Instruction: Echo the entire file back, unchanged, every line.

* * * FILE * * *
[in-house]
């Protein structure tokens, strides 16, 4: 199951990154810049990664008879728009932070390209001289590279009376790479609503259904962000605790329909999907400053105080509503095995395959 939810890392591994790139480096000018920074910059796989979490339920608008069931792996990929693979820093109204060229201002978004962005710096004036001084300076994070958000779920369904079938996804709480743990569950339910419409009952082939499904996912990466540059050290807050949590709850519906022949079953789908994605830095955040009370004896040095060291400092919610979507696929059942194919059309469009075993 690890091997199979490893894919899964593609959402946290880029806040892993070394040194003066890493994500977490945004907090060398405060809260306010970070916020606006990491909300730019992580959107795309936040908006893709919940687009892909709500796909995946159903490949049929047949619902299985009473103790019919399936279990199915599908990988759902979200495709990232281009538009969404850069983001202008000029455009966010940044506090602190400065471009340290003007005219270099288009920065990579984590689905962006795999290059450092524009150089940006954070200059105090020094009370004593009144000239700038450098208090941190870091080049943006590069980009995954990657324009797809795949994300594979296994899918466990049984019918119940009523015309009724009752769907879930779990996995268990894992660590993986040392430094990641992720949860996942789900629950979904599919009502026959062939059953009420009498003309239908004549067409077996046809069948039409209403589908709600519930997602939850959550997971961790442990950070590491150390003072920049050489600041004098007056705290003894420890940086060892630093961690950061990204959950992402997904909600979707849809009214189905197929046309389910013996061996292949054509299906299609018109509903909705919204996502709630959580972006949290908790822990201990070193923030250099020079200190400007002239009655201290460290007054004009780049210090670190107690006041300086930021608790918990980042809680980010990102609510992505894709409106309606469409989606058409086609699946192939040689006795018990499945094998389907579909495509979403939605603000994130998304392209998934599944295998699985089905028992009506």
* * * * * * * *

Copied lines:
[in-house]
């Protein structure tokens, strides 16, 4: 199951990154810049990664008879728009932070390209001289590279009376790479609503259904962000605790329909999907400053105080509503095995395959 939810890392591994790139480096000018920074910059796989979490339920608008069931792996990929693979820093109204060229201002978004962005710096004036001084300076994070958000779920369904079938996804709480743990569950339910419409009952082939499904996912990466540059050290807050949590709850519906022949079953789908994605830095955040009370004896040095060291400092919610979507696929059942194919059309469009075993 690890091997199979490893894919899964593609959402946290880029806040892993070394040194003066890493994500977490945004907090060398405060809260306010970070916020606006990491909300730019992580959107795309936040908006893709919940687009892909709500796909995946159903490949049929047949619902299985009473103790019919399936279990199915599908990988759902979200495709990232281009538009969404850069983001202008000029455009966010940044506090602190400065471009340290003007005219270099288009920065990579984590689905962006795999290059450092524009150089940006954070200059105090020094009370004593009144000239700038450098208090941190870091080049943006590069980009995954990657324009797809795949994300594979296994899918466990049984019918119940009523015309009724009752769907879930779990996995268990894992660590993986040392430094990641992720949860996942789900629950979904599919009502026959062939059953009420009498003309239908004549067409077996046809069948039409209403589908709600519930997602939850959550997971961790442990950070590491150390003072920049050489600041004098007056705290003894420890940086060892630093961690950061990204959950992402997904909600979707849809009214189905197929046309389910013996061996292949054509299906299609018109509903909705919204996502709630959580972006949290908790822990201990070193923030250099020079200190400007002239009655201290460290007054004009780049210090670190107690006041300086930021608790918990980042809680980010990102609510992505894709409106309606469409989606058409086609699946192939040689006795018990499945094998389907579909495509979403939605603000994130998304392209998934599944295998699985089905028992009506």